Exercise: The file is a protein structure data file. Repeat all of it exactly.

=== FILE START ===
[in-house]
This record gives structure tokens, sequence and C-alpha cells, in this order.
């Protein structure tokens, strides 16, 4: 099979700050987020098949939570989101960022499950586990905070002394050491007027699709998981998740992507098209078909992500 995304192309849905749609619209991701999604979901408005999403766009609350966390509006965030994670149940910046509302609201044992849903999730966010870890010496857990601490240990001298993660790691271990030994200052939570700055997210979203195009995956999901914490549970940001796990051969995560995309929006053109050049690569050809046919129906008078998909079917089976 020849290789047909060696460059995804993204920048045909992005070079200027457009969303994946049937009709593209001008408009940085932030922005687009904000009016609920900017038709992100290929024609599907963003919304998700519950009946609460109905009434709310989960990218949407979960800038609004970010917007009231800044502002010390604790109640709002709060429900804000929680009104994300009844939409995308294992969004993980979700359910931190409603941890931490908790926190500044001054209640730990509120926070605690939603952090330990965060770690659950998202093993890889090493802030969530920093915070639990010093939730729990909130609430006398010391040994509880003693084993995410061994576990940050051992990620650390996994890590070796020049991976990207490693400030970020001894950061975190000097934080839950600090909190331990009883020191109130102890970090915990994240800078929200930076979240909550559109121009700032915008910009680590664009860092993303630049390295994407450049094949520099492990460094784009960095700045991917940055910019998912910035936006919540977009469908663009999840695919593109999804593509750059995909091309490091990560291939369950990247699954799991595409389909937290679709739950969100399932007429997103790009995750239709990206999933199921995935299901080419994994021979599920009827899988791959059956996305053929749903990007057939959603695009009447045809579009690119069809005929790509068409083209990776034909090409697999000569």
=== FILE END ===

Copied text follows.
[in-house]
This record gives structure tokens, sequence and C-alpha cells, in this order.
């Protein structure tokens, strides 16, 4: 099979700050987020098949939570989101960022499950586990905070002394050491007027699709998981998740992507098209078909992500 995304192309849905749609619209991701999604979901408005999403766009609350966390509006965030994670149940910046509302609201044992849903999730966010870890010496857990601490240990001298993660790691271990030994200052939570700055997210979203195009995956999901914490549970940001796990051969995560995309929006053109050049690569050809046919129906008078998909079917089976 020849290789047909060696460059995804993204920048045909992005070079200027457009969303994946049937009709593209001008408009940085932030922005687009904000009016609920900017038709992100290929024609599907963003919304998700519950009946609460109905009434709310989960990218949407979960800038609004970010917007009231800044502002010390604790109640709002709060429900804000929680009104994300009844939409995308294992969004993980979700359910931190409603941890931490908790926190500044001054209640730990509120926070605690939603952090330990965060770690659950998202093993890889090493802030969530920093915070639990010093939730729990909130609430006398010391040994509880003693084993995410061994576990940050051992990620650390996994890590070796020049991976990207490693400030970020001894950061975190000097934080839950600090909190331990009883020191109130102890970090915990994240800078929200930076979240909550559109121009700032915008910009680590664009860092993303630049390295994407450049094949520099492990460094784009960095700045991917940055910019998912910035936006919540977009469908663009999840695919593109999804593509750059995909091309490091990560291939369950990247699954799991595409389909937290679709739950969100399932007429997103790009995750239709990206999933199921995935299901080419994994021979599920009827899988791959059956996305053929749903990007057939959603695009009447045809579009690119069809005929790509068409083209990776034909090409697999000569």